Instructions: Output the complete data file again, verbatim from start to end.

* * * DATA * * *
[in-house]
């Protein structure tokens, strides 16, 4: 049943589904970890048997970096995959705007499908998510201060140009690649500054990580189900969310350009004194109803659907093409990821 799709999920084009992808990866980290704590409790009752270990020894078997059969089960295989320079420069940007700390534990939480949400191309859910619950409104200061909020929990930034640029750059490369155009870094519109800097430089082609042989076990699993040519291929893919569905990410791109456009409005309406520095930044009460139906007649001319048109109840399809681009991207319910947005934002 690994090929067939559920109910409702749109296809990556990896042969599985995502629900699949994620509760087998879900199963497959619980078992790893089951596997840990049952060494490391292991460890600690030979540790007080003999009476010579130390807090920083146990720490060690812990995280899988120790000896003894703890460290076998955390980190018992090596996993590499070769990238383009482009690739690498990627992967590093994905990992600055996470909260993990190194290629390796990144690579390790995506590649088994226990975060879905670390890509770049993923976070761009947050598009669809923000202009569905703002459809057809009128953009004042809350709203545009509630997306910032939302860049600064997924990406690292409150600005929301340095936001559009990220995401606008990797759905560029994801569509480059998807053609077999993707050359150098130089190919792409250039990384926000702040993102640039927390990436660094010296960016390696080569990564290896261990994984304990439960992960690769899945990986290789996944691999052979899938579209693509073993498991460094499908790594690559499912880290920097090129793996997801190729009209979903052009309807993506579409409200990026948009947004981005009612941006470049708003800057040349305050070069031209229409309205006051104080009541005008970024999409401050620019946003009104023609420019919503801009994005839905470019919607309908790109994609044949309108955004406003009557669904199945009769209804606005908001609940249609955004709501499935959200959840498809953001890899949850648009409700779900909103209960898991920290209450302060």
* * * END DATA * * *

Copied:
[in-house]
């Protein structure tokens, strides 16, 4: 049943589904970890048997970096995959705007499908998510201060140009690649500054990580189900969310350009004194109803659907093409990821 799709999920084009992808990866980290704590409790009752270990020894078997059969089960295989320079420069940007700390534990939480949400191309859910619950409104200061909020929990930034640029750059490369155009870094519109800097430089082609042989076990699993040519291929893919569905990410791109456009409005309406520095930044009460139906007649001319048109109840399809681009991207319910947005934002 690994090929067939559920109910409702749109296809990556990896042969599985995502629900699949994620509760087998879900199963497959619980078992790893089951596997840990049952060494490391292991460890600690030979540790007080003999009476010579130390807090920083146990720490060690812990995280899988120790000896003894703890460290076998955390980190018992090596996993590499070769990238383009482009690739690498990627992967590093994905990992600055996470909260993990190194290629390796990144690579390790995506590649088994226990975060879905670390890509770049993923976070761009947050598009669809923000202009569905703002459809057809009128953009004042809350709203545009509630997306910032939302860049600064997924990406690292409150600005929301340095936001559009990220995401606008990797759905560029994801569509480059998807053609077999993707050359150098130089190919792409250039990384926000702040993102640039927390990436660094010296960016390696080569990564290896261990994984304990439960992960690769899945990986290789996944691999052979899938579209693509073993498991460094499908790594690559499912880290920097090129793996997801190729009209979903052009309807993506579409409200990026948009947004981005009612941006470049708003800057040349305050070069031209229409309205006051104080009541005008970024999409401050620019946003009104023609420019919503801009994005839905470019919607309908790109994609044949309108955004406003009557669904199945009769209804606005908001609940249609955004709501499935959200959840498809953001890899949850648009409700779900909103209960898991920290209450302060």